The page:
Ultrastructural changes in hamster lung 4 hours to 24 days after exposure to elastase

Morris, S.M.; Stone, P.J.; Snider, G.L.; Albright, J.T.; Franzblau, C.

Anatomical Record 201(3): 523-536


ISSN/ISBN: 1932-8486
Accession: 006856976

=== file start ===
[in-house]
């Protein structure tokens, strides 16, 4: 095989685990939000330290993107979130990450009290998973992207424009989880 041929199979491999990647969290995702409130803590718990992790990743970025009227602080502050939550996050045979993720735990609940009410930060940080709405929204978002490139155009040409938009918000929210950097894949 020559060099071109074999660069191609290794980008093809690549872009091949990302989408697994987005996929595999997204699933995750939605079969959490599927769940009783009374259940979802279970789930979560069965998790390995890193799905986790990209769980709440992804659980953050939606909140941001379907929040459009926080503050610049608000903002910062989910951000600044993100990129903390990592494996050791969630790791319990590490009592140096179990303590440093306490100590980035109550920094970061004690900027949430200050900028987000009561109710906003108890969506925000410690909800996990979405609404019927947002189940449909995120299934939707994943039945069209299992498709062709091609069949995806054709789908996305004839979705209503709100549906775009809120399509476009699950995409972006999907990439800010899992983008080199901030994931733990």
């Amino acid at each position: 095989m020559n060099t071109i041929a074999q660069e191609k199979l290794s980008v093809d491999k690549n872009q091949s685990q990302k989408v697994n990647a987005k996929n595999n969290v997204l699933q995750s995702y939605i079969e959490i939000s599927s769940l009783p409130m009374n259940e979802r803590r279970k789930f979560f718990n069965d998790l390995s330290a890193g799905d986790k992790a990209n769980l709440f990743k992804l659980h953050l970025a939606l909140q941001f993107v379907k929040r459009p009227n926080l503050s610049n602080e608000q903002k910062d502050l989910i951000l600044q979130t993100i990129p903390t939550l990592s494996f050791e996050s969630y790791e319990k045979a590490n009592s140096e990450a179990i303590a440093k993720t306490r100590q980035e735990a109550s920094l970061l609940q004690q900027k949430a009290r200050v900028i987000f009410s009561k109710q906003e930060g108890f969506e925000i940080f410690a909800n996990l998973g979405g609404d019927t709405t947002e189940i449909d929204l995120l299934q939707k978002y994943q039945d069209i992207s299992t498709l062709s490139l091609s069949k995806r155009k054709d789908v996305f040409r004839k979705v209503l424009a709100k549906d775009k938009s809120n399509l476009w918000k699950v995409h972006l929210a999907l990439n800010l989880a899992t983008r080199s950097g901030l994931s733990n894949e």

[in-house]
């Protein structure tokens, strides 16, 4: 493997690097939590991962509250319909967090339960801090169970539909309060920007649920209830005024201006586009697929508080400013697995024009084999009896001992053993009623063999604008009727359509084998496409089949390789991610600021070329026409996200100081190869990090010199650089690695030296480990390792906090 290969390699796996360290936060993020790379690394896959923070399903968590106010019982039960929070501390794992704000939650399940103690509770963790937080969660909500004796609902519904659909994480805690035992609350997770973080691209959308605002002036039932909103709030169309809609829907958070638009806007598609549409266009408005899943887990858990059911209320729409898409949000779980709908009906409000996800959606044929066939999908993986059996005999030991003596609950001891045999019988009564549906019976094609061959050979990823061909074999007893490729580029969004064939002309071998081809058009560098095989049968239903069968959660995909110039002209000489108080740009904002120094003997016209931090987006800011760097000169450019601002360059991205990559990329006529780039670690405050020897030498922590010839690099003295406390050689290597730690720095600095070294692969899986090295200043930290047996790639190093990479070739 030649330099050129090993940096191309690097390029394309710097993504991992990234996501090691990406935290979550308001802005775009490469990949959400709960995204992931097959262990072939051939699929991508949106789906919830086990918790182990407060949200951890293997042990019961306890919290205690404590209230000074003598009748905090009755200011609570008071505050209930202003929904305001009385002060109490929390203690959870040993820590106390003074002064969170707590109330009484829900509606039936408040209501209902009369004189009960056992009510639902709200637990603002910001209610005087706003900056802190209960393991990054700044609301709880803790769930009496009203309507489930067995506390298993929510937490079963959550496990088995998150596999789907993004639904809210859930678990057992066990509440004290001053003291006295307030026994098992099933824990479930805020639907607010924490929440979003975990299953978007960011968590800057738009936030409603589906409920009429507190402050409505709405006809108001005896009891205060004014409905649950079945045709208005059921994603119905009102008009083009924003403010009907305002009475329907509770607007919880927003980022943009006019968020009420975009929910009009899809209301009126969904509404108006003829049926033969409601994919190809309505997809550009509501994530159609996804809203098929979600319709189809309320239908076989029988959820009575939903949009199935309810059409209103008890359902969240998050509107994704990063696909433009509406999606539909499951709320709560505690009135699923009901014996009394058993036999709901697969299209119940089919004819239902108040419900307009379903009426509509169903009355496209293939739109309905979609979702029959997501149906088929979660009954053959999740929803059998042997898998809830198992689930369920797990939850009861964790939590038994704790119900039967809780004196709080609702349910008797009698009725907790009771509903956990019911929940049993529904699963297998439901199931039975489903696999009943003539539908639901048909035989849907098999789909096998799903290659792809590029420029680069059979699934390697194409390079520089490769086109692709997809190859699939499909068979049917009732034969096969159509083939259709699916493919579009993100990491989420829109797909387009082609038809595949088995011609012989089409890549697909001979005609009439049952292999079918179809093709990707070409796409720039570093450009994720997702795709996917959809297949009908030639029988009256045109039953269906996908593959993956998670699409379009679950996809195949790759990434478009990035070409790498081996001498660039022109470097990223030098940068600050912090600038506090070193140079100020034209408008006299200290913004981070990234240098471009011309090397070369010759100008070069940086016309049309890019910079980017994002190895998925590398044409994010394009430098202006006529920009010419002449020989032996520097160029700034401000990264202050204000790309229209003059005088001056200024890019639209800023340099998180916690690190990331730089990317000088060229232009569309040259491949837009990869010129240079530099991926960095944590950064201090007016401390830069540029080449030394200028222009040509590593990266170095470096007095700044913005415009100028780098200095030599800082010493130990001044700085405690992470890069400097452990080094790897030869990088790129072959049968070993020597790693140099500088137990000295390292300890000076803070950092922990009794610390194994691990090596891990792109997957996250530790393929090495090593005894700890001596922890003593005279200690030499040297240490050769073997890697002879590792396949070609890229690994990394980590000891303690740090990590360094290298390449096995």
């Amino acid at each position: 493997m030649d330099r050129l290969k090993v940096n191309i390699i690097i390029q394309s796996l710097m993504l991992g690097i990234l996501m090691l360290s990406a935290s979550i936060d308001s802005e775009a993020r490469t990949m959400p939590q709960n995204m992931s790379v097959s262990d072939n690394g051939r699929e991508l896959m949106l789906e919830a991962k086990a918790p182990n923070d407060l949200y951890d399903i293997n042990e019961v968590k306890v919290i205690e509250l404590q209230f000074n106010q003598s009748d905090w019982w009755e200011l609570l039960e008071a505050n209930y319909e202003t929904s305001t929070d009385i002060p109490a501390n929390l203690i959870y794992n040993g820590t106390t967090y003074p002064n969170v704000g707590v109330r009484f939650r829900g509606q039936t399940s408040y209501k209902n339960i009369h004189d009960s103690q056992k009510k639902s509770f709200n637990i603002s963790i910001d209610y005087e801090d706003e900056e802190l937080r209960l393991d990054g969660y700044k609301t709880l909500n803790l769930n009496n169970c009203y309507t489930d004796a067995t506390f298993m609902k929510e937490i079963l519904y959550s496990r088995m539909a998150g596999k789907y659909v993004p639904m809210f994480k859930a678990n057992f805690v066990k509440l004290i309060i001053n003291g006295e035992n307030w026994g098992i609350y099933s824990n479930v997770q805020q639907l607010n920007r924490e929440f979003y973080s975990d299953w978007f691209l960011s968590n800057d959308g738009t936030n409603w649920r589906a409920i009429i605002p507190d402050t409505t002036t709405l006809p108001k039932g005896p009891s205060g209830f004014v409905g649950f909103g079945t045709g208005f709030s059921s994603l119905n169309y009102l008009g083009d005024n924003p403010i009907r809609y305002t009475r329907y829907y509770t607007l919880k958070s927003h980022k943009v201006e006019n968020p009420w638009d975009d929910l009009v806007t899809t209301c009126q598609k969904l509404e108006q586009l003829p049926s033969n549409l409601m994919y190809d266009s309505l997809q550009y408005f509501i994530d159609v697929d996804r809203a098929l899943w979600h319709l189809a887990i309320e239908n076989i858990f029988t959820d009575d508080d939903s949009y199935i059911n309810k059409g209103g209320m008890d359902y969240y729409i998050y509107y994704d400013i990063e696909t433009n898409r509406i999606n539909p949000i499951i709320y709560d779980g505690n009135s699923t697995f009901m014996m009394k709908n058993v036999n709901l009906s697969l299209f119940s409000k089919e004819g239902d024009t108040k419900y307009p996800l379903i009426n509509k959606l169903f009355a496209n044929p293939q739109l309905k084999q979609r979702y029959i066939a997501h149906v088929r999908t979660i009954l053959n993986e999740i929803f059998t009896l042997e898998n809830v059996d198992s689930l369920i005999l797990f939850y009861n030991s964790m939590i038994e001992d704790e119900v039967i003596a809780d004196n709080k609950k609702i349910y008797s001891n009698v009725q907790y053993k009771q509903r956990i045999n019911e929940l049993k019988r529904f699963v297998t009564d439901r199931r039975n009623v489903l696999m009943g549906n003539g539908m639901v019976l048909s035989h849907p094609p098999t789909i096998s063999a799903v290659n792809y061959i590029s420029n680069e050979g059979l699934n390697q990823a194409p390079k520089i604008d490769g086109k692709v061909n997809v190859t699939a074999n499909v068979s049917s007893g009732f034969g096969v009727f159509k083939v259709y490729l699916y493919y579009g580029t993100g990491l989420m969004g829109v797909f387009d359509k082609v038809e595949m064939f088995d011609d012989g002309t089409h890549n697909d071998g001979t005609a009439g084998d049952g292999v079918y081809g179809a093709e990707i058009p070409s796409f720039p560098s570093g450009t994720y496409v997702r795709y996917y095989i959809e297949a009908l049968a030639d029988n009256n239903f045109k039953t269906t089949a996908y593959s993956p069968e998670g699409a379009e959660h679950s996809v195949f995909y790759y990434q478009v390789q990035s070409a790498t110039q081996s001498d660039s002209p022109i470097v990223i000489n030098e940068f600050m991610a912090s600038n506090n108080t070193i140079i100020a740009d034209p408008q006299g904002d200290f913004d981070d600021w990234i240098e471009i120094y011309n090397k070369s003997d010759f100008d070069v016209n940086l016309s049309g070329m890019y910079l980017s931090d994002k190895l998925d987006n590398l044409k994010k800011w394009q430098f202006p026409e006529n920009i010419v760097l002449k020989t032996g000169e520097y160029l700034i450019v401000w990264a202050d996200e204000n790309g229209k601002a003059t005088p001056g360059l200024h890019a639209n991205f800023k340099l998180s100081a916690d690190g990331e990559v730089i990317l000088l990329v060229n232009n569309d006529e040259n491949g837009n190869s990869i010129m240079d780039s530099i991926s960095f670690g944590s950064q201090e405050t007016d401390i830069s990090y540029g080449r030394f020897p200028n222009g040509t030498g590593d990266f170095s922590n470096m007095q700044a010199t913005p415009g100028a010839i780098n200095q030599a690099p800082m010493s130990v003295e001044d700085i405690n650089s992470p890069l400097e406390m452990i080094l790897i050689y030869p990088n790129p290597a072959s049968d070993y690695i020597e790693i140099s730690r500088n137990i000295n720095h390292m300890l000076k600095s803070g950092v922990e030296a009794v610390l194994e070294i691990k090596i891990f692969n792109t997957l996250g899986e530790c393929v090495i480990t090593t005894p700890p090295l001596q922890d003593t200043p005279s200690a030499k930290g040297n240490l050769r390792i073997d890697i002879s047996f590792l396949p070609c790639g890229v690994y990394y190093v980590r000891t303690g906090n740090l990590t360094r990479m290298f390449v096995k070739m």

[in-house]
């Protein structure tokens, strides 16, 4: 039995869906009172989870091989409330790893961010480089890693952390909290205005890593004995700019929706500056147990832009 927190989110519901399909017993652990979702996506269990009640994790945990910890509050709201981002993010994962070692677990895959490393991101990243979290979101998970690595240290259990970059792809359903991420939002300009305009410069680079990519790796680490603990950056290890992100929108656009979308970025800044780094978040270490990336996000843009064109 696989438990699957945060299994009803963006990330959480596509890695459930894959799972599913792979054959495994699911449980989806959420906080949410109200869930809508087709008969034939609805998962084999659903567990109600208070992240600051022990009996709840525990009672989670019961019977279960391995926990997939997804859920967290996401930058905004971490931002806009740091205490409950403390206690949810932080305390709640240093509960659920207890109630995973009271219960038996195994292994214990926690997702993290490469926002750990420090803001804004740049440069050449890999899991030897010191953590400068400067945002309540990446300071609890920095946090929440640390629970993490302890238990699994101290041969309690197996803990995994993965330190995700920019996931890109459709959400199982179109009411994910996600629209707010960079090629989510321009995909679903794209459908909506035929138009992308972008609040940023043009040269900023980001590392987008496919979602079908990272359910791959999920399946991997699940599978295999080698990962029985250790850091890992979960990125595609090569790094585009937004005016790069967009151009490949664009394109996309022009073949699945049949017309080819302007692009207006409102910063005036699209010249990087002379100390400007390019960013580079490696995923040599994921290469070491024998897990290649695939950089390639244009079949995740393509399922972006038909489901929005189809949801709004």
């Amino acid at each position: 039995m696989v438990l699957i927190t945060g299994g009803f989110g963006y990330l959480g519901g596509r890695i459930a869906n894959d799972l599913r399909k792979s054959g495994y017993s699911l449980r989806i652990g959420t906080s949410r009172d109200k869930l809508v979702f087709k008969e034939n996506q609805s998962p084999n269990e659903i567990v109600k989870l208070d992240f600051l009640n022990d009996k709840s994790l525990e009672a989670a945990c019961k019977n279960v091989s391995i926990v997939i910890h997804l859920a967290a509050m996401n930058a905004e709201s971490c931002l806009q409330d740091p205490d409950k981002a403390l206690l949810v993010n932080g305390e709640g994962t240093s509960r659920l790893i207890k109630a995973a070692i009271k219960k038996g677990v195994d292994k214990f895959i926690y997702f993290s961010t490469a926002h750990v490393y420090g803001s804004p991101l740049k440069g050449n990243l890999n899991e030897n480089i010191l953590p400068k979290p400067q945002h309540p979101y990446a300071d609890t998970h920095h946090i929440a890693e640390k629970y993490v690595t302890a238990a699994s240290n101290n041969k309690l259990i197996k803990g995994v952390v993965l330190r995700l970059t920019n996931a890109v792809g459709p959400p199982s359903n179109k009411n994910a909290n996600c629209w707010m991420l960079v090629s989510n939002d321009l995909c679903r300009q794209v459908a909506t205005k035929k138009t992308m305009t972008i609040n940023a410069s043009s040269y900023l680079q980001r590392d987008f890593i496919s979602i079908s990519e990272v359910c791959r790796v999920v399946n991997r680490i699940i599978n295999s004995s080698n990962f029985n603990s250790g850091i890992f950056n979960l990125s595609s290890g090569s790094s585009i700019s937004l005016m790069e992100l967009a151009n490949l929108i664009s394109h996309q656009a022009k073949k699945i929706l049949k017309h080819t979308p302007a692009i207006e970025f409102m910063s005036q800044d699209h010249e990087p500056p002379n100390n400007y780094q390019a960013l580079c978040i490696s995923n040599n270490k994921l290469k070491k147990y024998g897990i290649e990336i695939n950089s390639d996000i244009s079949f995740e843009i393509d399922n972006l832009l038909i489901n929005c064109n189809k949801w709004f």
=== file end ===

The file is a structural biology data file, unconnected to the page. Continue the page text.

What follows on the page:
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A single endotracheal instillation of elastase initiates a series of changes in animal lungs that results in a condition resembling human panlobular emphysema. An ultrastructural examination of this series of changes was conducted on the lungs of male golden hamsters exposed to 3H-methylated pancreatic elastase and sacrificed at intervals between 4 h and 24 days after exposure to enzyme. Lung tissue between 4-48 h showed evidence of hemorrhage and progressive degradation of elastic fibers. Very little indication of epithelial cell damage accompanied these changes. Four days after exposure to elastase, synthesis of new elastic fibers began with the appearance of small clumps of microfibrils in close association with interstitial cells, fibroblasts, and smooth muscle cells. There was also evidence of alterations in alveolar type II cells at this time. Small fibrillar elastic fibers continued to be present in the lung through 24 days and may represent a slow repair process or may indicate a structural difference in elastic fibers synthesized after exposure to elastase. Evidence of the continued degradation of elastic fibers was found up to 16 days after exposure to elastase, revealing that repair processes were occurring in some areas of the lung while destructive processes still predominated in other areas.